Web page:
Ways to Protect Footings From Frost According to the Michigan Building Code
Michigan is cold.The state is located by Lake Michigan, and it has extremes of temperature. The winters are dominated by the lake, which causes winds up to 70 miles per hour. Needless to say, when you are building a house in Michigan, you need to take into account the extremes of cold. This is why the Michigan Building Code has set out ways to protect footings from frost. Knowing what these regulations are will help you build a strong, weather-tight home that can endure whatever comes your way in winter.
Extending Below Grade
# The footing should not extend below the surface of the earth or grade more than 42 inches.
# The footing should not rest on any ground that is frozen, unless the ground is permanently frozen.
# If the footing is on solid rock, it will be protected from the frost, because the rock will not freeze.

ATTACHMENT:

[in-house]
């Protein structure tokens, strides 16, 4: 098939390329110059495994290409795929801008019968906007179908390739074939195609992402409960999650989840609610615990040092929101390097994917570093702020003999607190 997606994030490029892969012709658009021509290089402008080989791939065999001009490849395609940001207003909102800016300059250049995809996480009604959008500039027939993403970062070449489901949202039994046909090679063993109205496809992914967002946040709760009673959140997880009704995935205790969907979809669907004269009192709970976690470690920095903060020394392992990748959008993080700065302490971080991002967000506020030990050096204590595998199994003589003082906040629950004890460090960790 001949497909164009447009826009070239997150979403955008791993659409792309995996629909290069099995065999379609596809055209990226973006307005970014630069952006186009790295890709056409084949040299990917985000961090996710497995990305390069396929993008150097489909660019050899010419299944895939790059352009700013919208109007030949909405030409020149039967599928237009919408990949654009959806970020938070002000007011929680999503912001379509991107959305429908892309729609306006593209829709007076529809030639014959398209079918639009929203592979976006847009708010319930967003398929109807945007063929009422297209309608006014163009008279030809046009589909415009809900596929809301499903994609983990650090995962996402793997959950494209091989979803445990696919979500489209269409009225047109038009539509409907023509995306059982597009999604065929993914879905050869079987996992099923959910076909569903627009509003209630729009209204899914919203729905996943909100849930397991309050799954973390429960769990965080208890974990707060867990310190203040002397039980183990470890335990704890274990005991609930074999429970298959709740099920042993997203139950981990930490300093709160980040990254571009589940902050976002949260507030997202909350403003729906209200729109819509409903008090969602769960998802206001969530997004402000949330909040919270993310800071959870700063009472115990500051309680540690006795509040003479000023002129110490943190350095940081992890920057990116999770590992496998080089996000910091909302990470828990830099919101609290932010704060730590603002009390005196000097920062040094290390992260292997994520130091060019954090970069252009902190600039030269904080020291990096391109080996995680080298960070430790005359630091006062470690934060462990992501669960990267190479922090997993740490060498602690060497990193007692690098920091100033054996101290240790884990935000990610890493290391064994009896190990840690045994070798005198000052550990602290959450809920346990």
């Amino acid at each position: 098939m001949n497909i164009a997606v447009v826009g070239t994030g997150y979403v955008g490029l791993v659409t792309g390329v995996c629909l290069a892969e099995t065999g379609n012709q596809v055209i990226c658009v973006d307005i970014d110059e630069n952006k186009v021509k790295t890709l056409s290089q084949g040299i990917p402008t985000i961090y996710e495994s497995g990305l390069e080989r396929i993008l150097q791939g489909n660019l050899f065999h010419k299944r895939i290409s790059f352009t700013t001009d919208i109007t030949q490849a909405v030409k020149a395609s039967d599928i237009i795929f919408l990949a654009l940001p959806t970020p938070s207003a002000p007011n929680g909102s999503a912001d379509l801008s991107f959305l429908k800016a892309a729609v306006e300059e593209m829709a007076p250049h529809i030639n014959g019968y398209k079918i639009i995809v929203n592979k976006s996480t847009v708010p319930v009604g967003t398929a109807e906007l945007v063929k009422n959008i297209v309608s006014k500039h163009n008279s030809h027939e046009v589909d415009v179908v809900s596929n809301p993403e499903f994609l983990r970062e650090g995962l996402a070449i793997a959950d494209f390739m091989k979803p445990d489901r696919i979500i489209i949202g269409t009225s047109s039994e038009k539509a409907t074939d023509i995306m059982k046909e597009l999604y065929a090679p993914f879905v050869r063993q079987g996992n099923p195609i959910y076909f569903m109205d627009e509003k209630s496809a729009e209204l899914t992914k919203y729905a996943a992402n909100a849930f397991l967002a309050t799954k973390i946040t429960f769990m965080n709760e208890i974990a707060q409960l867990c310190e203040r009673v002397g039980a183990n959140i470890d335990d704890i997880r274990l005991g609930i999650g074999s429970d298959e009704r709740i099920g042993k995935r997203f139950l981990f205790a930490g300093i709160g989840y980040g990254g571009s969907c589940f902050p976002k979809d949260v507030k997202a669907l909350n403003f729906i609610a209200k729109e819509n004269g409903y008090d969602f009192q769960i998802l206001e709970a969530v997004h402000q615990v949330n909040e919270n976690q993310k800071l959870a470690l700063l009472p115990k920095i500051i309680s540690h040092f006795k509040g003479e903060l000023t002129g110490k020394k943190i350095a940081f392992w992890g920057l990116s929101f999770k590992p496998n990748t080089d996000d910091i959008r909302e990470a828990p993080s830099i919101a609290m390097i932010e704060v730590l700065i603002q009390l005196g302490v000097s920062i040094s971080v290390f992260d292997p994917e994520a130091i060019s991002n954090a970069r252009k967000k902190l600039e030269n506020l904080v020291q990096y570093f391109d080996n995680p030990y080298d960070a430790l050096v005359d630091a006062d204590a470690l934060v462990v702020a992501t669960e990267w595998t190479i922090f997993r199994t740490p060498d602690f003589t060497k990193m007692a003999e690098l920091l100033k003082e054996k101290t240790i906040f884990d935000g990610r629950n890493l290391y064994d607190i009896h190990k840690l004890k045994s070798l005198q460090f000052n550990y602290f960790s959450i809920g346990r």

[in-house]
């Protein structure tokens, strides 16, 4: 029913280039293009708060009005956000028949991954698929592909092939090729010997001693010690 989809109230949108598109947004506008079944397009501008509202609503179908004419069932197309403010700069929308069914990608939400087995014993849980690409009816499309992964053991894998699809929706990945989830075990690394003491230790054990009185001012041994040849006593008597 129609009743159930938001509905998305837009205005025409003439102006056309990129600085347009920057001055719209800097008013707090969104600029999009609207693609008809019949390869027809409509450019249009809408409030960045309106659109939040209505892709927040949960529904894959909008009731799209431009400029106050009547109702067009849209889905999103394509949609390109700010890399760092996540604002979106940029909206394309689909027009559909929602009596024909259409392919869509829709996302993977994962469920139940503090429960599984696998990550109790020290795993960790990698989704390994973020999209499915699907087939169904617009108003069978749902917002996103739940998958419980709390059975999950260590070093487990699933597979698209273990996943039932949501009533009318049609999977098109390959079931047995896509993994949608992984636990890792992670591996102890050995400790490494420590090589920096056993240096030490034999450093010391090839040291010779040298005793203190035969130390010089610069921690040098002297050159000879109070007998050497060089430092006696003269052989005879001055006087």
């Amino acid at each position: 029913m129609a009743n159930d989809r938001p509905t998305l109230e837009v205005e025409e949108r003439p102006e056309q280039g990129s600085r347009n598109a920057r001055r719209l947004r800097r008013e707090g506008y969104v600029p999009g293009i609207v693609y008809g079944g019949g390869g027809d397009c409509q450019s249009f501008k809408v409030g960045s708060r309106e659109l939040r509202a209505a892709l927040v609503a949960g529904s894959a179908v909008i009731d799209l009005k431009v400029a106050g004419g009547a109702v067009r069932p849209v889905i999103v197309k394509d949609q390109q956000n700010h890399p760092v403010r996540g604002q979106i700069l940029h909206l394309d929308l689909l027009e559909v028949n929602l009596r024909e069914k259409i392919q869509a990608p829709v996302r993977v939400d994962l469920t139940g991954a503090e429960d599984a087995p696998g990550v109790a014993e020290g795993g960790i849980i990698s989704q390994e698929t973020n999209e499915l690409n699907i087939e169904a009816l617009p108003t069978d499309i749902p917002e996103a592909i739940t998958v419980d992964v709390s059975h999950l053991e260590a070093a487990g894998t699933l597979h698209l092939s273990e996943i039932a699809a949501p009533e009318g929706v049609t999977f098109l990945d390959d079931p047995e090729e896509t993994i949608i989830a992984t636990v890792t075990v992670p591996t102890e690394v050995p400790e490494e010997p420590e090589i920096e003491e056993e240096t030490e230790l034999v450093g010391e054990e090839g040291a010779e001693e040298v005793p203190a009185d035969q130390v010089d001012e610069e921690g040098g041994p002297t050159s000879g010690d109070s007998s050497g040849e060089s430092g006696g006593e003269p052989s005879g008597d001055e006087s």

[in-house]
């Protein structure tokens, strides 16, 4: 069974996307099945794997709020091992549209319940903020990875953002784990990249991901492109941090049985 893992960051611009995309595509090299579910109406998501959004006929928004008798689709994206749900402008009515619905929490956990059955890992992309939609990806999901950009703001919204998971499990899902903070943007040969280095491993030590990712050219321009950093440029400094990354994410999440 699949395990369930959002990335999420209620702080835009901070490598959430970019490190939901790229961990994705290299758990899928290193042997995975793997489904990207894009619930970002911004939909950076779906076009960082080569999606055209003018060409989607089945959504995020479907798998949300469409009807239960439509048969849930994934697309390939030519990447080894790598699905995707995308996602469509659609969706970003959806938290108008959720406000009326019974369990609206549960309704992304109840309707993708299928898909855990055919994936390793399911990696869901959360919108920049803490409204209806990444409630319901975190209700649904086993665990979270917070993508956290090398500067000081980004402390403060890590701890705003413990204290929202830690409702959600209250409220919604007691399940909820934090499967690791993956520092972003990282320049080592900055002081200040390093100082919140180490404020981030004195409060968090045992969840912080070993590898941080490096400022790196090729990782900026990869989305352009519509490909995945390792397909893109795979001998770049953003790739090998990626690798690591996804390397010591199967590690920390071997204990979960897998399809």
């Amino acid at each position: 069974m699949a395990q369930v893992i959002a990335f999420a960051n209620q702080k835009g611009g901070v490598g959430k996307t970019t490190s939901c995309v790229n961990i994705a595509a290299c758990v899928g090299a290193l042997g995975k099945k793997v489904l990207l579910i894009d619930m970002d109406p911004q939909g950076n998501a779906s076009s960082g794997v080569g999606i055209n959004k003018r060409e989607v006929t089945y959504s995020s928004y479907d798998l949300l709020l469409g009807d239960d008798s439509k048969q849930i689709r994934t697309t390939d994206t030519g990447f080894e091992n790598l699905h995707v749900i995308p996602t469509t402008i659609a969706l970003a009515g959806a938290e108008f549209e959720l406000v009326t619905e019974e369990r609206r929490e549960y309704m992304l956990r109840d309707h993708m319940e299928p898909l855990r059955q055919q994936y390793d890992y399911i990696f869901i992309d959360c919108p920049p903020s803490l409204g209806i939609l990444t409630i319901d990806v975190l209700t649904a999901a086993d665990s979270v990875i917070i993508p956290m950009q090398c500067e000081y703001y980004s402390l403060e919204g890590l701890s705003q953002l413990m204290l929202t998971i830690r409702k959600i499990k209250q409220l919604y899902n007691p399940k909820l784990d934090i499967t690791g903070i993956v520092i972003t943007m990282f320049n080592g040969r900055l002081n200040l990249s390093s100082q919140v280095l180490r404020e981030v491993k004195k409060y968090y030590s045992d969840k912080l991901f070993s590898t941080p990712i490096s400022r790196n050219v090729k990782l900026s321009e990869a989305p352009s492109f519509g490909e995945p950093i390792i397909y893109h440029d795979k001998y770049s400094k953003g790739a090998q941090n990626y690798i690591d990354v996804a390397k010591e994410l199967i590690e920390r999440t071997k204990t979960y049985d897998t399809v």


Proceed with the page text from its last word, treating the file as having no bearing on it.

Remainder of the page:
# ASCE 32 refers to American Society of Civil Engineers, Design and Construction of Frost-Protected Shallow Foundations. This is a practice of building so that the footing is installed above the frost line. The method is termed FPSF, or Frost Protected Shallow Foundations. The theory is that heat from the building goes into the earth beneath the building, keeping the ground from freezing. If you build the foundation or install the footing in this manner, you will not have to protect the footing from frost, according to the Michigan Building Code.
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